I’ve been a little tardy at utilising my blog to discuss the issues that I meet in a weekly basis in my role as Deputy Chairman of the Otago Peninsula Community Board. I could blame distractions like family or work but largely its been a lapse in literary concentration. So with new resolve I’m going to make a better effort to write more about my observations of life on the Otago Peninsula.
Freedom camping has been the hot topic in the Macandrew Bay community and the Peninsula with the initiation of a two-year trial accompanying the change in the Dunedin City Council’s Bylaw. The trial site at Macandrew Bay with its limitation of 5 vehicles has clearly been oversubscribed and placed considerable pressure on parking, toilet facilities, accessibility and community use of the playground. Other deeper issues have arisen including anxiety about the safety of children, the consultation process for the Bylaw, public health, inappropriate behaviour and negative effects on lifestyle including the alienation of the community in their own neighbourhood. Those feelings were evident at the public meeting I attended on March 2nd at the Macandrew Bay Hall where 42 people out of an audience of around 100 residents spoke eloquently and passionately about the issue.
My own collection of data from Macandrew Bay over the last 21 days has revealed 274 vehicles have used the site and only on 3 occasions has the limit of 5 vehicles contained within the Bylaw been achieved. If you consider that most camping vehicles have at least 2 people aboard that’s 548 people who have used this area and clearly that places a strain on existing facilities and infrastructure.
In general people on the Peninsula welcome visitors, but there is a growing frustration in the community that the effects of freedom camping may actually outweigh the benefits. Importantly too, the community must feel that there is the support of the City Council to enforce and educate visitors on the bylaw to ensure that residents are able to retain their lifestyle and values in a community that they love, but are willing to share.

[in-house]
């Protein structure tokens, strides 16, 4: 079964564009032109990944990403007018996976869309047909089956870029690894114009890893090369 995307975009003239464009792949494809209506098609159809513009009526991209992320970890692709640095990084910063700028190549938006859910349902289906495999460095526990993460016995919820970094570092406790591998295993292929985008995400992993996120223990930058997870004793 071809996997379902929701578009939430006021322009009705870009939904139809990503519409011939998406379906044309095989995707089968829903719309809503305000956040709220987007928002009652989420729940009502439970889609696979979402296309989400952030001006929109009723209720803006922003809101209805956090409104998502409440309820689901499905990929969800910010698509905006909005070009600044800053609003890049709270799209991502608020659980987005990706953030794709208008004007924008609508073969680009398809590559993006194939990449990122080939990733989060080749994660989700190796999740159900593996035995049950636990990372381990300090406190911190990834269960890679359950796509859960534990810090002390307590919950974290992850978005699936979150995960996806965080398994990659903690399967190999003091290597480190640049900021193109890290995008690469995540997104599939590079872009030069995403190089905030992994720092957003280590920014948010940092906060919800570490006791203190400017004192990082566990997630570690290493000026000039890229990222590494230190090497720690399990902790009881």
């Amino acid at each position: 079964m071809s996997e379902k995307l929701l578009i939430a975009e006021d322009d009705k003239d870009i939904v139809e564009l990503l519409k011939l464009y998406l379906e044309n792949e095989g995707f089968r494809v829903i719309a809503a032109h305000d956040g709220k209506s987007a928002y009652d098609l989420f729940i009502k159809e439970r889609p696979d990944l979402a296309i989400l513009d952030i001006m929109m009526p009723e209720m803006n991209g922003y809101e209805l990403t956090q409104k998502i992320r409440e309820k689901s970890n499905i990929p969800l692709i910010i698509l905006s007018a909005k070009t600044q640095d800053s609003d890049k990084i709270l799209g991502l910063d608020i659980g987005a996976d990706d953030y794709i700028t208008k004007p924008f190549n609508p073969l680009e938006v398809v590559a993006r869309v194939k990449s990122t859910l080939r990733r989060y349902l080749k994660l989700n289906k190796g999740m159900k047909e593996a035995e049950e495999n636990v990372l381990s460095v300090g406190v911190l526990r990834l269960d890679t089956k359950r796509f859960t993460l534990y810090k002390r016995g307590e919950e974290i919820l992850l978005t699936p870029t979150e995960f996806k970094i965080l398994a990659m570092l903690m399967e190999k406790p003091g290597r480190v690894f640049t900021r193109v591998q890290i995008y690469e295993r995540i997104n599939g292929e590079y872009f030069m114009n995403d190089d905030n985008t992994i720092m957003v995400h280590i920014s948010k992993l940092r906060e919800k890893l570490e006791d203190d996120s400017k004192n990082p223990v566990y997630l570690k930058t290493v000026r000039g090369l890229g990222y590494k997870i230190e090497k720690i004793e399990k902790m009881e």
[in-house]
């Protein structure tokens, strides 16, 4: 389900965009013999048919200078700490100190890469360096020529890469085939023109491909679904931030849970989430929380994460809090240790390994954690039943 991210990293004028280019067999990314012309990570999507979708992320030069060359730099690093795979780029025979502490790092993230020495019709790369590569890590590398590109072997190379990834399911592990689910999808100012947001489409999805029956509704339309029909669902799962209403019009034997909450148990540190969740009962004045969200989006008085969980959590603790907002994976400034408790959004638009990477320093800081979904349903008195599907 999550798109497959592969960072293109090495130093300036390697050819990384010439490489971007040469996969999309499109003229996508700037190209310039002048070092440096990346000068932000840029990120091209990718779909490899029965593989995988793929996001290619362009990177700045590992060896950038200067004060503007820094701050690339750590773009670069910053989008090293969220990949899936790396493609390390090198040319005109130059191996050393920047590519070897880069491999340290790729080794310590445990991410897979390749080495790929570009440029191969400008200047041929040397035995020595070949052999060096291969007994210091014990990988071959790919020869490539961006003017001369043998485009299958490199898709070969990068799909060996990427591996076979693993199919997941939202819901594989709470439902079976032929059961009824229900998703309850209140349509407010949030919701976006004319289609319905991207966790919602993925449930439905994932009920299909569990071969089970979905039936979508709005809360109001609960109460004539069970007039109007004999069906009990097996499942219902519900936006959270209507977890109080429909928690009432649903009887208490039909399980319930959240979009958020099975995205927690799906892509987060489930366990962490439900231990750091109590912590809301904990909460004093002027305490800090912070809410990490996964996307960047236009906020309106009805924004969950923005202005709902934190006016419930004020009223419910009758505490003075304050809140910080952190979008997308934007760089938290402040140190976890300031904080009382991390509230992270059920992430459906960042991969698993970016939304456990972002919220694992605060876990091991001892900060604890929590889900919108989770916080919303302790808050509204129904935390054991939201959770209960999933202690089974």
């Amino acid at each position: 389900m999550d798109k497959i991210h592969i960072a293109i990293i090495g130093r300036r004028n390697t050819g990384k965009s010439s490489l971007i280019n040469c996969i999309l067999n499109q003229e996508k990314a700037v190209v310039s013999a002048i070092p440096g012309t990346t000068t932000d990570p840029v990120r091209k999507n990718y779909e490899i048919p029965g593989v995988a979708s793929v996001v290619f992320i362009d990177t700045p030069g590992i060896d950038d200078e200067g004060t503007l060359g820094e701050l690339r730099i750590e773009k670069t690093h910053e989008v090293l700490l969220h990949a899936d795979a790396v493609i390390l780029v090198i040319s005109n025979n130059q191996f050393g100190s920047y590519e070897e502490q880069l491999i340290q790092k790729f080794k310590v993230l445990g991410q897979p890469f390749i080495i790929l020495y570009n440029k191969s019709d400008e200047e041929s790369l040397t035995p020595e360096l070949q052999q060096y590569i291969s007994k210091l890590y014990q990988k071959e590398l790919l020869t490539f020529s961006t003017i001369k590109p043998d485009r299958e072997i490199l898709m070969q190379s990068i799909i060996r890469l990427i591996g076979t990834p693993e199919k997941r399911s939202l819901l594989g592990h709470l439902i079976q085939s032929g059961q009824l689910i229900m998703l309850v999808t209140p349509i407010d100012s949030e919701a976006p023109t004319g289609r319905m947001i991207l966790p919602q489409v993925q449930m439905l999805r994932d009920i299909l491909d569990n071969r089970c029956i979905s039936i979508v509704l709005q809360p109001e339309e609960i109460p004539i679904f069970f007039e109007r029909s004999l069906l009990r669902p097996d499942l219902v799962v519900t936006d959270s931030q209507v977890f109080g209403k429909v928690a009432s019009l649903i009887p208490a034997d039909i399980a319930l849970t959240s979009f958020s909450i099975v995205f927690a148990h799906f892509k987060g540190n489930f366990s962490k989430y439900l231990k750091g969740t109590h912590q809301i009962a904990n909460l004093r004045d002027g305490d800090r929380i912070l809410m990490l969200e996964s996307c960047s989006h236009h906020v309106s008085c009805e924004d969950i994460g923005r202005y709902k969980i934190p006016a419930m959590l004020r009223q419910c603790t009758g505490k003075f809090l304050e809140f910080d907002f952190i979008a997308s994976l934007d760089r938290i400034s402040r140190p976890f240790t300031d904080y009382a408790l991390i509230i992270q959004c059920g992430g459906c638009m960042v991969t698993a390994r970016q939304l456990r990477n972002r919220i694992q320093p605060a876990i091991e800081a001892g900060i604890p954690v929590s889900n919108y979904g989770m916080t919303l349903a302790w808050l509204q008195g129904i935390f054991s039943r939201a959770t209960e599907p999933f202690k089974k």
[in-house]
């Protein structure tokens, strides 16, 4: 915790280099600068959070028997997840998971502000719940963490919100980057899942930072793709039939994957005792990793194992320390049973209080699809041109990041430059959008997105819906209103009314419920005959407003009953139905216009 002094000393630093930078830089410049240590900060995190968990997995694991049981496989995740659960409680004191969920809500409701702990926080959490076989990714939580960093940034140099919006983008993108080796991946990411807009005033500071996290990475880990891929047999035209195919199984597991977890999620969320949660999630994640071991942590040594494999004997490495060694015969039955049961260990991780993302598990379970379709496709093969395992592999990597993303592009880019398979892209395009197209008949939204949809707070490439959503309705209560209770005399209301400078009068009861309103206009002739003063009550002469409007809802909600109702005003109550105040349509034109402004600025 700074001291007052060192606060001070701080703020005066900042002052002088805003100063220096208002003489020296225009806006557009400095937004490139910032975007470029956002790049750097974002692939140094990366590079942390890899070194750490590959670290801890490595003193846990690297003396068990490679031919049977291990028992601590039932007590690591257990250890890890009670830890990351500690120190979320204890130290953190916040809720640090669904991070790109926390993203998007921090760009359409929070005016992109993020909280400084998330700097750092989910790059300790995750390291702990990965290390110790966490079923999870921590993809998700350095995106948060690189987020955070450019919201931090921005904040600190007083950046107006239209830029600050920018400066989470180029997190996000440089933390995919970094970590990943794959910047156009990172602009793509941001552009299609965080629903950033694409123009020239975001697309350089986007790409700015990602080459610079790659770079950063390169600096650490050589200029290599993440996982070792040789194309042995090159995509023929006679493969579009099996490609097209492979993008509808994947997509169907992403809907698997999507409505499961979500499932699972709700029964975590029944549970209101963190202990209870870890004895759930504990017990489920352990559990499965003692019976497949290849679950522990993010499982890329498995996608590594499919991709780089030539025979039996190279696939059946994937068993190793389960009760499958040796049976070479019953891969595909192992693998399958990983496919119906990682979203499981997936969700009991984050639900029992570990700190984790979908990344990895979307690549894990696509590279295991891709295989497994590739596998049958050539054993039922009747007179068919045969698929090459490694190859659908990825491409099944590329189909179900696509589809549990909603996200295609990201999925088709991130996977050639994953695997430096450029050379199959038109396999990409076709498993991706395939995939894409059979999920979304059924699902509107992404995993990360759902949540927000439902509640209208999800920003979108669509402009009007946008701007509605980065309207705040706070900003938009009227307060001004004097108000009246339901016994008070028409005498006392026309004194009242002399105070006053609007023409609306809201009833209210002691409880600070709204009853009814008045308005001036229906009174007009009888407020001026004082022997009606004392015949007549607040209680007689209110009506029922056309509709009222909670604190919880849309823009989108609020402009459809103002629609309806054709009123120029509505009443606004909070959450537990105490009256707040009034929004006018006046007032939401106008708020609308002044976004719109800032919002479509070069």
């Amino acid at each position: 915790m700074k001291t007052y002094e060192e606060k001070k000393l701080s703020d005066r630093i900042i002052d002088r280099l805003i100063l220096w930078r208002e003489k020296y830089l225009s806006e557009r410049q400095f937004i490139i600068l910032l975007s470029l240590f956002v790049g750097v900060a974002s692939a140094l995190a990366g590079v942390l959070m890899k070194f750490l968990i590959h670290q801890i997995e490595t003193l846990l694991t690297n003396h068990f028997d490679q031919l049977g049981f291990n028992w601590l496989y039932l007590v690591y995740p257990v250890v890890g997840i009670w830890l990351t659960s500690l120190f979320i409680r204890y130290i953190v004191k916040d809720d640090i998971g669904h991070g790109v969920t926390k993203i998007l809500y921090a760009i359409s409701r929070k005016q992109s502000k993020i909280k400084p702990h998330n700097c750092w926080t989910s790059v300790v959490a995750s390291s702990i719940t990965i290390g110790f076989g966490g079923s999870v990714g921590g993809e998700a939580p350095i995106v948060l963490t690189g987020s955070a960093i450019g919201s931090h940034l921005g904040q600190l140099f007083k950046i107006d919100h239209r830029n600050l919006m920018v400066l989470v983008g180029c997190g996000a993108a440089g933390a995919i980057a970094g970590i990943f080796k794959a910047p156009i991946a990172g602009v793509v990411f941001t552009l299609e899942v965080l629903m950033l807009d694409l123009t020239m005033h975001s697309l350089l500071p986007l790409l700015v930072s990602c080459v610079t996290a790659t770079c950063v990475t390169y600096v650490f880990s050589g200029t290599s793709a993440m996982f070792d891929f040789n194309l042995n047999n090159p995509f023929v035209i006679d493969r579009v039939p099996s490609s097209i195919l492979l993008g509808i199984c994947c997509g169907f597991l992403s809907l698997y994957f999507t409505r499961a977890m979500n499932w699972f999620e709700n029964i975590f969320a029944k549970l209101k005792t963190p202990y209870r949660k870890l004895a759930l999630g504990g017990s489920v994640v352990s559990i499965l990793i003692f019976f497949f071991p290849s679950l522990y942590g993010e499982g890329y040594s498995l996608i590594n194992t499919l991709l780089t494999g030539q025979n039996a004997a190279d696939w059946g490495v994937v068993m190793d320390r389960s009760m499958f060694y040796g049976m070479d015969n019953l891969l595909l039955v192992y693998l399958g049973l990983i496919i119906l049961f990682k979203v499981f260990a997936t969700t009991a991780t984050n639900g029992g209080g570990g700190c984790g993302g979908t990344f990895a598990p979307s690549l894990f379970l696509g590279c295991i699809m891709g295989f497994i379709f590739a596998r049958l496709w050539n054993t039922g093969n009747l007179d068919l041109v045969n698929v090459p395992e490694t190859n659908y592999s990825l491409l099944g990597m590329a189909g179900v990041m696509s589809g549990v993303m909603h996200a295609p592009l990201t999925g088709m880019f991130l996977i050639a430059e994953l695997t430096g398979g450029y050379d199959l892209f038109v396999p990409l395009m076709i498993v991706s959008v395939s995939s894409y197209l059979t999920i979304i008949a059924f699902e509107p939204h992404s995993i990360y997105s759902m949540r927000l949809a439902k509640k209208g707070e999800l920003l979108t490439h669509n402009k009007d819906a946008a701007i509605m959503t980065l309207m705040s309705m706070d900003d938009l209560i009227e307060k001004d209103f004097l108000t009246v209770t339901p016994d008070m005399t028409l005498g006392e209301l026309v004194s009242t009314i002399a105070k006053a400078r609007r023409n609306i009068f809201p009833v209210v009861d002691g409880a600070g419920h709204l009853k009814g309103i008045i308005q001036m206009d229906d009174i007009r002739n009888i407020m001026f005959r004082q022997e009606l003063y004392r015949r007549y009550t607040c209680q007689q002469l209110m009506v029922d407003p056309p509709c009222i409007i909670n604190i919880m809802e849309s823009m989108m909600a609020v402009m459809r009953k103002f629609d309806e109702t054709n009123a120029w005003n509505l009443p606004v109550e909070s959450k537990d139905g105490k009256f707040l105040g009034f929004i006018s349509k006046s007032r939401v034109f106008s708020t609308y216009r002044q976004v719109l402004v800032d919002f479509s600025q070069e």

I took the time to summarise the views of all of the speakers at the public meeting into some key categories and this is presented in the graph below. The meeting gave me a very clear direction from the community as to the problems and issues the community were facing. One of the lower ranking issues, but one of considerable concern was the facilitating of the illegal trade in flora and fauna through opening up of the Peninsula through freedom camping. In 2011-2012 wildlife smugglers used campervans as bases for the poaching of Jewelled Gecko’s from sites on Otago and Bank’s Peninsula.
I was pleased to see a number of speakers and residents also attend the Board’s last meeting and speak at the public forum. The Board resolved to ask the Council to abandon the trial by Easter this year and seek alternative sites. However, its my personal view that the entire Bylaw and the current legislation the Freedom Camping Act 2011 needs significant review and change. I’d like to see the Dunedin City Council and other local authorities lobby the government to improve the legislation around regulation and management for the benefit of communities. While its been suggested that “DoC” style freedom camping area be developed on the Otago Peninsula, I think a more strategic view is required here that deals with the effects of freedom camping on a city-wide basis within all of the community’s affected by this activity. That also requires a greater level of research and information that can be used to determine better regulatory and economic outcomes for the community. I look forward to hearing from the community on this issue so that those outcomes can be achieved.